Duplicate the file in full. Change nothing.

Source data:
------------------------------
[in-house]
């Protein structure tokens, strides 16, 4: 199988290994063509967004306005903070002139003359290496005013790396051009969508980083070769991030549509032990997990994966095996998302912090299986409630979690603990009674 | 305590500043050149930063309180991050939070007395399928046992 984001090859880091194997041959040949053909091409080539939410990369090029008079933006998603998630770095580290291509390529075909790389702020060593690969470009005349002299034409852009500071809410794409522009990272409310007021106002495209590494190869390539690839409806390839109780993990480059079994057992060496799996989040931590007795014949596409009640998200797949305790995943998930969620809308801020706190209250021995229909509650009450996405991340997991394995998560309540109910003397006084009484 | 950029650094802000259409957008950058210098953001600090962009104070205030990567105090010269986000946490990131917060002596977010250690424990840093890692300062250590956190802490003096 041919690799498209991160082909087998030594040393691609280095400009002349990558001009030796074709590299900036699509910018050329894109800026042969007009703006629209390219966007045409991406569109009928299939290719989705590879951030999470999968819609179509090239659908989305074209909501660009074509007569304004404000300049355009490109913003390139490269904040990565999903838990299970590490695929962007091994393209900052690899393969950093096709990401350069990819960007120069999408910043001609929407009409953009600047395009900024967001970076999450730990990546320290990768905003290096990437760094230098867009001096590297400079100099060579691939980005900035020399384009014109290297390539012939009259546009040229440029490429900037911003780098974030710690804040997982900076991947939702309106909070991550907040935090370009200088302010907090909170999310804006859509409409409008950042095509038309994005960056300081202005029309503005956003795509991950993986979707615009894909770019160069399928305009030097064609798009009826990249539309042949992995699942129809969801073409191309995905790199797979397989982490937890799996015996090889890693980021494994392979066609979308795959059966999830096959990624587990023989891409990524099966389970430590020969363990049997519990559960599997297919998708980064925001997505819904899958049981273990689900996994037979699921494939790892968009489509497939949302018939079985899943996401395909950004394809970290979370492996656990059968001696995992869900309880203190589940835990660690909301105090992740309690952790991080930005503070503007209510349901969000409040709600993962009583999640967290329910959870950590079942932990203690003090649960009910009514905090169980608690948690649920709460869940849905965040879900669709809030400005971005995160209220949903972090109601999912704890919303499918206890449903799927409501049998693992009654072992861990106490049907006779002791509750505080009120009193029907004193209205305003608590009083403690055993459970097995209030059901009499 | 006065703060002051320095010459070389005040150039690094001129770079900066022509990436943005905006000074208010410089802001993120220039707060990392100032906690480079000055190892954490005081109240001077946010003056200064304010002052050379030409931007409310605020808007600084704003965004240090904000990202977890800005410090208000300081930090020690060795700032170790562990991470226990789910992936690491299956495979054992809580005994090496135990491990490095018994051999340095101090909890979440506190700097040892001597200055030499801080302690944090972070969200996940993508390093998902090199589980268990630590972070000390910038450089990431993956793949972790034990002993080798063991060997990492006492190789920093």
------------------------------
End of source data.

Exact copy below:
[in-house]
């Protein structure tokens, strides 16, 4: 199988290994063509967004306005903070002139003359290496005013790396051009969508980083070769991030549509032990997990994966095996998302912090299986409630979690603990009674 | 305590500043050149930063309180991050939070007395399928046992 984001090859880091194997041959040949053909091409080539939410990369090029008079933006998603998630770095580290291509390529075909790389702020060593690969470009005349002299034409852009500071809410794409522009990272409310007021106002495209590494190869390539690839409806390839109780993990480059079994057992060496799996989040931590007795014949596409009640998200797949305790995943998930969620809308801020706190209250021995229909509650009450996405991340997991394995998560309540109910003397006084009484 | 950029650094802000259409957008950058210098953001600090962009104070205030990567105090010269986000946490990131917060002596977010250690424990840093890692300062250590956190802490003096 041919690799498209991160082909087998030594040393691609280095400009002349990558001009030796074709590299900036699509910018050329894109800026042969007009703006629209390219966007045409991406569109009928299939290719989705590879951030999470999968819609179509090239659908989305074209909501660009074509007569304004404000300049355009490109913003390139490269904040990565999903838990299970590490695929962007091994393209900052690899393969950093096709990401350069990819960007120069999408910043001609929407009409953009600047395009900024967001970076999450730990990546320290990768905003290096990437760094230098867009001096590297400079100099060579691939980005900035020399384009014109290297390539012939009259546009040229440029490429900037911003780098974030710690804040997982900076991947939702309106909070991550907040935090370009200088302010907090909170999310804006859509409409409008950042095509038309994005960056300081202005029309503005956003795509991950993986979707615009894909770019160069399928305009030097064609798009009826990249539309042949992995699942129809969801073409191309995905790199797979397989982490937890799996015996090889890693980021494994392979066609979308795959059966999830096959990624587990023989891409990524099966389970430590020969363990049997519990559960599997297919998708980064925001997505819904899958049981273990689900996994037979699921494939790892968009489509497939949302018939079985899943996401395909950004394809970290979370492996656990059968001696995992869900309880203190589940835990660690909301105090992740309690952790991080930005503070503007209510349901969000409040709600993962009583999640967290329910959870950590079942932990203690003090649960009910009514905090169980608690948690649920709460869940849905965040879900669709809030400005971005995160209220949903972090109601999912704890919303499918206890449903799927409501049998693992009654072992861990106490049907006779002791509750505080009120009193029907004193209205305003608590009083403690055993459970097995209030059901009499 | 006065703060002051320095010459070389005040150039690094001129770079900066022509990436943005905006000074208010410089802001993120220039707060990392100032906690480079000055190892954490005081109240001077946010003056200064304010002052050379030409931007409310605020808007600084704003965004240090904000990202977890800005410090208000300081930090020690060795700032170790562990991470226990789910992936690491299956495979054992809580005994090496135990491990490095018994051999340095101090909890979440506190700097040892001597200055030499801080302690944090972070969200996940993508390093998902090199589980268990630590972070000390910038450089990431993956793949972790034990002993080798063991060997990492006492190789920093």